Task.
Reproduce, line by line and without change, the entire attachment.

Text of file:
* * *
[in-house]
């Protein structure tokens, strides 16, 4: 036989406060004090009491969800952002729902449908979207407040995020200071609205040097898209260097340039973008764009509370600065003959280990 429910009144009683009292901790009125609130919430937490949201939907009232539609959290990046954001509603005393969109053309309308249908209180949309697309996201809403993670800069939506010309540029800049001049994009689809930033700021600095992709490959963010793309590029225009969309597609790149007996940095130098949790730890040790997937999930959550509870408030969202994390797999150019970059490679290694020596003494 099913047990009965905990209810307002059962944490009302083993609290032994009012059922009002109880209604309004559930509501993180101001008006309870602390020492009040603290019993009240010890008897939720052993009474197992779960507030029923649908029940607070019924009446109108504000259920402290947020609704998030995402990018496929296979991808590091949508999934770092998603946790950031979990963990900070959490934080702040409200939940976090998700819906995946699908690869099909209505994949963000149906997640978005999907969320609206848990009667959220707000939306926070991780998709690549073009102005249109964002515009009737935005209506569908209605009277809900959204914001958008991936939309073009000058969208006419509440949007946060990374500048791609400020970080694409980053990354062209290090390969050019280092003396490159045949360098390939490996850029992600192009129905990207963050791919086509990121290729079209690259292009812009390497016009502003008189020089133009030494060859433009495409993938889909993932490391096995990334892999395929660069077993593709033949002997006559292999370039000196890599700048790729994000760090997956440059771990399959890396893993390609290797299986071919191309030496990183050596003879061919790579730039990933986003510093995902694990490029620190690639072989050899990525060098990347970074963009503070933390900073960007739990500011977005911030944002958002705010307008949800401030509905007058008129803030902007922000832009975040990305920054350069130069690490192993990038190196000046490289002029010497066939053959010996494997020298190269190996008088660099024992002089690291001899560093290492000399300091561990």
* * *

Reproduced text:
[in-house]
């Protein structure tokens, strides 16, 4: 036989406060004090009491969800952002729902449908979207407040995020200071609205040097898209260097340039973008764009509370600065003959280990 429910009144009683009292901790009125609130919430937490949201939907009232539609959290990046954001509603005393969109053309309308249908209180949309697309996201809403993670800069939506010309540029800049001049994009689809930033700021600095992709490959963010793309590029225009969309597609790149007996940095130098949790730890040790997937999930959550509870408030969202994390797999150019970059490679290694020596003494 099913047990009965905990209810307002059962944490009302083993609290032994009012059922009002109880209604309004559930509501993180101001008006309870602390020492009040603290019993009240010890008897939720052993009474197992779960507030029923649908029940607070019924009446109108504000259920402290947020609704998030995402990018496929296979991808590091949508999934770092998603946790950031979990963990900070959490934080702040409200939940976090998700819906995946699908690869099909209505994949963000149906997640978005999907969320609206848990009667959220707000939306926070991780998709690549073009102005249109964002515009009737935005209506569908209605009277809900959204914001958008991936939309073009000058969208006419509440949007946060990374500048791609400020970080694409980053990354062209290090390969050019280092003396490159045949360098390939490996850029992600192009129905990207963050791919086509990121290729079209690259292009812009390497016009502003008189020089133009030494060859433009495409993938889909993932490391096995990334892999395929660069077993593709033949002997006559292999370039000196890599700048790729994000760090997956440059771990399959890396893993390609290797299986071919191309030496990183050596003879061919790579730039990933986003510093995902694990490029620190690639072989050899990525060098990347970074963009503070933390900073960007739990500011977005911030944002958002705010307008949800401030509905007058008129803030902007922000832009975040990305920054350069130069690490192993990038190196000046490289002029010497066939053959010996494997020298190269190996008088660099024992002089690291001899560093290492000399300091561990």